The flexible hybrid electronics market could be worth $3 billion by 2030.
While flexible electronics have been around for years, either as flexible PCBs or genuinely printed electronics, there has always been a trade-off between flexibility and capability.
Circuits with a few printed transistors based on organic semiconductors could be printed onto flexible substrates but were not generally capable of significant data processing. On the other hand, thanks to adherence with Moore’s law, very capable silicon ICs (integrated circuits) are incredibly cheap on a per transistor basis but impose a rigid form factor and require careful placement onto a substrate.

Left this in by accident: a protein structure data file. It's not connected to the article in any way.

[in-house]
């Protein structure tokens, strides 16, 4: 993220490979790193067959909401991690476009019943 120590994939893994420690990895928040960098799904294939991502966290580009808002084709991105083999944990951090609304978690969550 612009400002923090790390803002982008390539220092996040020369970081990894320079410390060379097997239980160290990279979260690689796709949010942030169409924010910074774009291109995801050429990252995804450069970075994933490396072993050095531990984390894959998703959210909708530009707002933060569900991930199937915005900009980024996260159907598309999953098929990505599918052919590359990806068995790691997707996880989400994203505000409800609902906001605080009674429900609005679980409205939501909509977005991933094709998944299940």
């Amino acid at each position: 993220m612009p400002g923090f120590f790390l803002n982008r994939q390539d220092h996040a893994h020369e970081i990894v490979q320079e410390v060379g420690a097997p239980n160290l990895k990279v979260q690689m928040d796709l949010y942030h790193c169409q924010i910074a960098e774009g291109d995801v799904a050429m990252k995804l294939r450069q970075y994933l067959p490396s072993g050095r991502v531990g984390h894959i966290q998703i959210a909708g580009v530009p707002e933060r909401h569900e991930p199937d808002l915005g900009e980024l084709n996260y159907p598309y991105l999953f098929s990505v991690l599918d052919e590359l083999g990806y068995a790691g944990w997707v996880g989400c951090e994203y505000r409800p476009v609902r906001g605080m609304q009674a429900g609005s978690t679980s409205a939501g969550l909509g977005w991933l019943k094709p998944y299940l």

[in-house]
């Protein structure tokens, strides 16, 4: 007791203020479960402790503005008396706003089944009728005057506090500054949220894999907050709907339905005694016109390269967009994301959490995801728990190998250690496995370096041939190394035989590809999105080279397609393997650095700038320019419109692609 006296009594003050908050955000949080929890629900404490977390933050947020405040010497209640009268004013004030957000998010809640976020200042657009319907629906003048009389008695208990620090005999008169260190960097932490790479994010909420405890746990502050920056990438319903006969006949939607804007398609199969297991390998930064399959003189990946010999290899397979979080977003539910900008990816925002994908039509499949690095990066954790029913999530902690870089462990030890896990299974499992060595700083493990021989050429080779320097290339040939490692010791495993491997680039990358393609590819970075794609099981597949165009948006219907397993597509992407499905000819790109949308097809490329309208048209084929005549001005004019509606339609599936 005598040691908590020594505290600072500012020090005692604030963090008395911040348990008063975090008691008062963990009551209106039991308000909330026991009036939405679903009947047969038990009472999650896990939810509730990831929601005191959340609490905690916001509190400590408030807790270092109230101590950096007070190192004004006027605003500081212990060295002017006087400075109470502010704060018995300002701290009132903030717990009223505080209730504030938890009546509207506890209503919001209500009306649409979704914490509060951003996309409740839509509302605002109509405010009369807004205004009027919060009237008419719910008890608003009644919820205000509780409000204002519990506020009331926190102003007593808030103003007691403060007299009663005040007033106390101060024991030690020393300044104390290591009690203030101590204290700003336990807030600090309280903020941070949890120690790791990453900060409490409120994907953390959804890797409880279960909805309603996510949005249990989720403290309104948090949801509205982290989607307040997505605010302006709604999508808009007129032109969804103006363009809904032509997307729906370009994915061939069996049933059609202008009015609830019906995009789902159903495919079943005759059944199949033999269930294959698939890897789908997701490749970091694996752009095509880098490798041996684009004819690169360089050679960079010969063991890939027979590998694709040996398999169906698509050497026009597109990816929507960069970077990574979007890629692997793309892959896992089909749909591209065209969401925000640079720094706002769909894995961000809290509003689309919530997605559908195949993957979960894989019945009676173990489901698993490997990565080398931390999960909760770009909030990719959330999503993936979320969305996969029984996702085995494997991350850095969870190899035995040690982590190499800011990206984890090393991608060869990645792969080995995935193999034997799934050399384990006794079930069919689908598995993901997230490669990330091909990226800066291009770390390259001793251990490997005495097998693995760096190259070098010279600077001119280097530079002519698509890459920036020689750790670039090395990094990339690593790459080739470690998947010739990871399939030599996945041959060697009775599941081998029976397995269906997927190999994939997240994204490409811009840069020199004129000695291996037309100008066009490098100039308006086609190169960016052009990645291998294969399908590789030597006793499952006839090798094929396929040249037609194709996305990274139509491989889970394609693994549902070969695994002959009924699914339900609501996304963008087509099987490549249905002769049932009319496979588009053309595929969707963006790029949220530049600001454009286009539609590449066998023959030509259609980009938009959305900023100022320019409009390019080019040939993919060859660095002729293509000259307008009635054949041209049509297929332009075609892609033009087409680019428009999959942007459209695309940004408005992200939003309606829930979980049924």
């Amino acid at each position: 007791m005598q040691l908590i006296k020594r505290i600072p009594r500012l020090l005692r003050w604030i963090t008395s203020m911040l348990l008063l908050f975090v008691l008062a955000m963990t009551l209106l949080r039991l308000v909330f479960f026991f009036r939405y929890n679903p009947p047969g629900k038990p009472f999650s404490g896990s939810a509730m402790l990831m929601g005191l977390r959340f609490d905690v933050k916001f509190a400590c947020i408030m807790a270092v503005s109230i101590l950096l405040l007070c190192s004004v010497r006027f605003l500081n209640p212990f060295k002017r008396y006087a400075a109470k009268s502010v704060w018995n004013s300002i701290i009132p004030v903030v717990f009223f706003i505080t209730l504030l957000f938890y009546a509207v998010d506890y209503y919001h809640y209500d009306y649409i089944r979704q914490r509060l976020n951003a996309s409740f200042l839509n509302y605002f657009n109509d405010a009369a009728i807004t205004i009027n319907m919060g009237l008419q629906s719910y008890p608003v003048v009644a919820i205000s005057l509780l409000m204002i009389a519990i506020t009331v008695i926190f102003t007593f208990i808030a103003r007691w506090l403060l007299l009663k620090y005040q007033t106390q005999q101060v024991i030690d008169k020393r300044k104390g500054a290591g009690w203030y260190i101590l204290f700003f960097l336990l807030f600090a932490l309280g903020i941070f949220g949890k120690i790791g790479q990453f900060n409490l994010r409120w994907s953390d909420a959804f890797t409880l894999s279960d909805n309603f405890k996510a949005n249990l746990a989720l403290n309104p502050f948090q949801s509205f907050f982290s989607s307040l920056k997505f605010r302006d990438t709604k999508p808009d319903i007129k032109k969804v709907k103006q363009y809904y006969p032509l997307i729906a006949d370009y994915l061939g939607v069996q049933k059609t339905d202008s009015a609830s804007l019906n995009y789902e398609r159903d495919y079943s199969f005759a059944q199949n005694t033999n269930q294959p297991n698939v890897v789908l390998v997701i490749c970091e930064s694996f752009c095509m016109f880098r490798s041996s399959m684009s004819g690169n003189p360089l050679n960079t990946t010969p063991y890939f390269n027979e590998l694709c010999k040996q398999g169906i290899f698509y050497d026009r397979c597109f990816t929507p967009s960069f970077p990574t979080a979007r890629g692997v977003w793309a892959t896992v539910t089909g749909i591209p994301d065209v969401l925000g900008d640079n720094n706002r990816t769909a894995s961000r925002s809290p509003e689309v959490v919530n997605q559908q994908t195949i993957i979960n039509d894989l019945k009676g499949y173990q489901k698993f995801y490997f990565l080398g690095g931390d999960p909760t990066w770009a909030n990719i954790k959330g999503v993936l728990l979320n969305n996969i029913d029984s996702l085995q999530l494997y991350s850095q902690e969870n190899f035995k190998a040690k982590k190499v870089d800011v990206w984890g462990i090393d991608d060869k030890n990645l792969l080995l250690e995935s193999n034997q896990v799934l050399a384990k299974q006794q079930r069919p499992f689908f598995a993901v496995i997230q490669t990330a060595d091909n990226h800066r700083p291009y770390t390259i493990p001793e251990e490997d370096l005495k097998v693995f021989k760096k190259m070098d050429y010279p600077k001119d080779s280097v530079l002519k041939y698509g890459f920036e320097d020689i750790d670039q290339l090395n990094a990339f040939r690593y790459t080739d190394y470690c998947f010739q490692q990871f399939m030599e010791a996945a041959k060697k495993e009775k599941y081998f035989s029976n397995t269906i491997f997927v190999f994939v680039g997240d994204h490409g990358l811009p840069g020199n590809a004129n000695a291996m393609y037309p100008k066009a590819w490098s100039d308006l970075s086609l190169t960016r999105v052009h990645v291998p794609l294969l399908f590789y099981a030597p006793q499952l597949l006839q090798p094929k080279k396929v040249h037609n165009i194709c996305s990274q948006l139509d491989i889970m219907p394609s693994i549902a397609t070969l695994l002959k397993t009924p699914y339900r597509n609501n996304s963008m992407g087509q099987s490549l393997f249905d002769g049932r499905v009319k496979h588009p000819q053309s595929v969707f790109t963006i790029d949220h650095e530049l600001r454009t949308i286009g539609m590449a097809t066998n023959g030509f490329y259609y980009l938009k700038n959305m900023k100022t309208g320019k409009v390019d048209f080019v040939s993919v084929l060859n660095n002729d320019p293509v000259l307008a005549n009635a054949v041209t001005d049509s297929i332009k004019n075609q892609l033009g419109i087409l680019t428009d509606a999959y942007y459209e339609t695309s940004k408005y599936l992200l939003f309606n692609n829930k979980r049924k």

A prototypical flexible hybrid electronics circuit (left), which must, as a minimum, include conductive interconnects printed onto a flexible substrate along with a placed integrated circuit. Additional functionality may include thin-film photovoltaics (PV), a thin film battery and printed sensors. Schematic (right) showing how FHE breaks the existing compromise bet
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Stay ahead of the fast growing field of flexible and printed electronics, an emerging industry that promises to revolutionize the methods in which electronic components and systems are manufactured. Flexible and printed electronics covers smart packaging and labels, sensors and wearables, solar cells, displays and lighting, batteries, medical devices, military equipment, and much more.
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